The uncertainty surrounding Helton's future is impacting more than the on-field results. The Trojans are ranked 56th in the 247Sports recruiting rankings, which is uncharacteristic.
Helton needs a huge year in 2020 to salvage his job, and he has plenty of offensive weapons to help him achieve that. The schedule is difficult, however, and it doesn't get tougher than a season opener in Arlington, Texas, against Alabama.
The Trojans need to turn things around in a hurry, or they'll be looking for another coach.
Tom Herman, Texas
Another place where losing isn't tolerated is in Texas, where everything (including the contracts) is bigger. It's not like Texas A&M's Jimbo Fisher is tearing it up in College Station, but just when it looked like Herman may be turning it around with a 10-4 record a season ago, the Longhorns took a step back.
This season's 8-5 record caused Herman to relieve both coordinators of their duties, and he may be next if his program doesn't take a major leap. The Horns dealt with a ton of injuries in 2019, and they'll get much of the talent back, including star quarterback Sam Ehlinger.
If things go south in 2020, Herman may not make it.
Chip Kelly, UCLA
Kelly's second stint in the Pac-12 hasn't gone the way anybody planned. The UCLA Bruins just finished a 4-8 season after going 3-9 in Kelly's first year in Brentwood, and the teams he's trotting out there are a far cry from his heyday at Oregon.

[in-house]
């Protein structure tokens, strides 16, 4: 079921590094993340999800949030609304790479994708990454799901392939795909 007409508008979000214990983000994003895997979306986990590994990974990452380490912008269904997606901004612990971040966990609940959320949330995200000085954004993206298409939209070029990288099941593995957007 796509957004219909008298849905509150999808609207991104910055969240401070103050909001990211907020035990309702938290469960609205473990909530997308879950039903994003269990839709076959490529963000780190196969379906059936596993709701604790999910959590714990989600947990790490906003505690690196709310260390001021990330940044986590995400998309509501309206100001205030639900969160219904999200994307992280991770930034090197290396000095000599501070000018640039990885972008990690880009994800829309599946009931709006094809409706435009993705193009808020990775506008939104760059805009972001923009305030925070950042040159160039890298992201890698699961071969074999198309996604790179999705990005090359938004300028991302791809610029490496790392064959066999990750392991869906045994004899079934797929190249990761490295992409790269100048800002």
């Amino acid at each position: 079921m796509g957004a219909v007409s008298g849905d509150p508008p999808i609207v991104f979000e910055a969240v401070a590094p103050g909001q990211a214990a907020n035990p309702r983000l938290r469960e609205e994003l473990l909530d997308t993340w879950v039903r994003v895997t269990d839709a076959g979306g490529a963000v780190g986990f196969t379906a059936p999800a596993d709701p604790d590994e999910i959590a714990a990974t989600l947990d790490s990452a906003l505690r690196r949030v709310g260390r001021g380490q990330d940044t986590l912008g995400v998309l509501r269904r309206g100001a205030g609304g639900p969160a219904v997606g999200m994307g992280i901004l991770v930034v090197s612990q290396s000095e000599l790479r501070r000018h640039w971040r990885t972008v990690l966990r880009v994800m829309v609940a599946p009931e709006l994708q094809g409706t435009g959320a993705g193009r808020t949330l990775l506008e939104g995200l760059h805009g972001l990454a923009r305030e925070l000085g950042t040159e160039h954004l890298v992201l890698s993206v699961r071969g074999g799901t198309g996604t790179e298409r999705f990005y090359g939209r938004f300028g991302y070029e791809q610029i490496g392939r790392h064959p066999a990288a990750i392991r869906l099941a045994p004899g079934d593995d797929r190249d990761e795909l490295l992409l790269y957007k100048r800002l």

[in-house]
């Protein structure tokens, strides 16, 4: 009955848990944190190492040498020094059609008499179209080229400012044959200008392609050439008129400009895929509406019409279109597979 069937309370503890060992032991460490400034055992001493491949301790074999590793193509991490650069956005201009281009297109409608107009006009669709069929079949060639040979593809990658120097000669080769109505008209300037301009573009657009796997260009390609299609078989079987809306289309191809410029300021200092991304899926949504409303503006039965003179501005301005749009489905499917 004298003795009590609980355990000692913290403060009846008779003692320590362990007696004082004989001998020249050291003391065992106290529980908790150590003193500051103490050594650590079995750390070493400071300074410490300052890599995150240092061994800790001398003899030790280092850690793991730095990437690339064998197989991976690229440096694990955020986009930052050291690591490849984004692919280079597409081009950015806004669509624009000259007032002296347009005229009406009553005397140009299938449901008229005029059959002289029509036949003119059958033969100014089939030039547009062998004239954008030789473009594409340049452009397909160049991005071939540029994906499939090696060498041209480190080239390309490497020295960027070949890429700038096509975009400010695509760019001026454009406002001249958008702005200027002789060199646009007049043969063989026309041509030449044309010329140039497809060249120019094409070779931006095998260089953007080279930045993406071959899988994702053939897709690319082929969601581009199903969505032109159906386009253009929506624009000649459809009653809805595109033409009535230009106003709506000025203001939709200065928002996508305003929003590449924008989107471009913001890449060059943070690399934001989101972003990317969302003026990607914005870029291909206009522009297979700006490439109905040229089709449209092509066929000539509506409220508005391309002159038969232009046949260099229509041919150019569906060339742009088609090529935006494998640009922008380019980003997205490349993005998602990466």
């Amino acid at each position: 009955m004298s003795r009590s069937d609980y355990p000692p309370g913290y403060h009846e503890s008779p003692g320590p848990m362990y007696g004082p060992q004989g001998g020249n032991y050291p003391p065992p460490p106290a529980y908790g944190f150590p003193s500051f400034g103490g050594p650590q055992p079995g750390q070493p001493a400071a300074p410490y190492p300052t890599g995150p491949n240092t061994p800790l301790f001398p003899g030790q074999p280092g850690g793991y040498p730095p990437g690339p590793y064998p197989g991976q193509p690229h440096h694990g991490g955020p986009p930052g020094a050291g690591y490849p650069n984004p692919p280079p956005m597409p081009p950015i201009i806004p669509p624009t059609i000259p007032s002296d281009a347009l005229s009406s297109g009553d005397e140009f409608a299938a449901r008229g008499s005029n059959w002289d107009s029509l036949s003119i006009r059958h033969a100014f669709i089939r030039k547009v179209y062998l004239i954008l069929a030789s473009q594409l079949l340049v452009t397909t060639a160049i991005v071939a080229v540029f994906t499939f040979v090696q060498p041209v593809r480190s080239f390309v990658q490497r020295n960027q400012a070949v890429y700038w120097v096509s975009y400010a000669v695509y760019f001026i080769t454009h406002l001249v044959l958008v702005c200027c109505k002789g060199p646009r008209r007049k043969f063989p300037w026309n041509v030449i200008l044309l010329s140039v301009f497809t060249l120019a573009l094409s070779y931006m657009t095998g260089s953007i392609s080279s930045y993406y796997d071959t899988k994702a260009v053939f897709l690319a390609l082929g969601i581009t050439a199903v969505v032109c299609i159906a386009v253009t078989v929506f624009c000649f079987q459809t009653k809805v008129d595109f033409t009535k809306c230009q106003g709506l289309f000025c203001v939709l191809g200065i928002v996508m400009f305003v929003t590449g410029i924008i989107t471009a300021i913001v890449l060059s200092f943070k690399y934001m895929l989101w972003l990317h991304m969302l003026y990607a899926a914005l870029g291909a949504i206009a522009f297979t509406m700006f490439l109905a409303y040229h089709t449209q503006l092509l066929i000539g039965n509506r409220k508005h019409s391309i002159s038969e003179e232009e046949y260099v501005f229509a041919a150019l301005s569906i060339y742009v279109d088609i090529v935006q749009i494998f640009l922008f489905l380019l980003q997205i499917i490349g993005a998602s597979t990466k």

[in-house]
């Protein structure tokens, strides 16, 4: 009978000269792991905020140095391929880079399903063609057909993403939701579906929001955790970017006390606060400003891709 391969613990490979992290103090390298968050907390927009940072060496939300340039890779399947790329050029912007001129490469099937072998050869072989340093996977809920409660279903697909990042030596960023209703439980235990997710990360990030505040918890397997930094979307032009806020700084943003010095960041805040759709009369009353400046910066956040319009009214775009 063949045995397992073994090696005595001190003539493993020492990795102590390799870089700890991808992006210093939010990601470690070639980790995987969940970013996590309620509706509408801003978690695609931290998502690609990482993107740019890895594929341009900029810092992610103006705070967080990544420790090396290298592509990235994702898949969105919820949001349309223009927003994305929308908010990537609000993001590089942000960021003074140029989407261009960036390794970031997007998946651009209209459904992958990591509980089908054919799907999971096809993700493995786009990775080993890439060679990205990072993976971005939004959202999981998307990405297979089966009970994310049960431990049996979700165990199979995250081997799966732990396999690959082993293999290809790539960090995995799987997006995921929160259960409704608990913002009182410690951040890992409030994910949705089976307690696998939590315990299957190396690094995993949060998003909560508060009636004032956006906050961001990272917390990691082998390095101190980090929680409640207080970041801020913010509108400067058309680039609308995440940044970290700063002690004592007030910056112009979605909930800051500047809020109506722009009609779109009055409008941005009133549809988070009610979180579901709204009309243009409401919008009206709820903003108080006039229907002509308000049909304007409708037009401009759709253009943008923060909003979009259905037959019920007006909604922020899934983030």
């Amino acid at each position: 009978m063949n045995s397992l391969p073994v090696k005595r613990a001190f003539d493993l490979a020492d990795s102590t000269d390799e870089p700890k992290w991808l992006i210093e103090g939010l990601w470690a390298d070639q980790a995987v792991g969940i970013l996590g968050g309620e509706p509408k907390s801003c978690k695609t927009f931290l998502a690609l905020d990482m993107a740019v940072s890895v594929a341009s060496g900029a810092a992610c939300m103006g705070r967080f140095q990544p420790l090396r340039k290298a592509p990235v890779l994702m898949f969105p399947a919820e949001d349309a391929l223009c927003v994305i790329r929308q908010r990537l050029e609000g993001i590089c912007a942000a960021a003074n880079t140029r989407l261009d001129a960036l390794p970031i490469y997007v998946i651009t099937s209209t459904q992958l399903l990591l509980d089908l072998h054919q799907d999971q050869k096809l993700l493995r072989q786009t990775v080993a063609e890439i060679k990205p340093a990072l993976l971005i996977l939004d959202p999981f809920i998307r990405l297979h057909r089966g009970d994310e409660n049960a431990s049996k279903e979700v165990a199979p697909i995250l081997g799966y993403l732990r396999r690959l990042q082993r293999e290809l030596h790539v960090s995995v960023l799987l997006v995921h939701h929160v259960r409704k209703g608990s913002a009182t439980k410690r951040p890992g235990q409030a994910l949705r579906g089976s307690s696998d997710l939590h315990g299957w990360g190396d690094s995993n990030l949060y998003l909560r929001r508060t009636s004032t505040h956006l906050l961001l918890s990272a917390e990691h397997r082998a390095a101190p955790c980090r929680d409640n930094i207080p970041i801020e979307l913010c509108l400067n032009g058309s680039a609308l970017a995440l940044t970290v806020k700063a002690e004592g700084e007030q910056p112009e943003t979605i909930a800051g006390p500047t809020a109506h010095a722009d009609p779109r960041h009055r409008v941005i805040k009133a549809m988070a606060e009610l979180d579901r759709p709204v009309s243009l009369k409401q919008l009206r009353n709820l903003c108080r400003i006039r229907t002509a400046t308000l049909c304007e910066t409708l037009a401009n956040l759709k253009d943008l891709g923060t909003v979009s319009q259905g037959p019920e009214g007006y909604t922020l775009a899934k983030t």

There are instances when it looks like things may be clicking for quarterback Dorian Thompson-Robinson and crew, but how much time will Kelly get to build the program in his image? Another awful season, and the proud UCLA program may cut bait with its high-profile hire.
Derek Mason, Vanderbilt
The former Stanford defensive coordinator's era at Vanderbilt has been a far cry from James Franklin's, and after the season-ending loss to Tennessee, Mason doesn't even have success against the Commodores' hated rival to pin on his resume anymore.
Vanderbilt was barely competitive for much of 2019 and was awful on both sides of the ball after seeing quarterback Kyle Shurmur head to the NFL. Mason needs to get back to a bowl to salvage his future.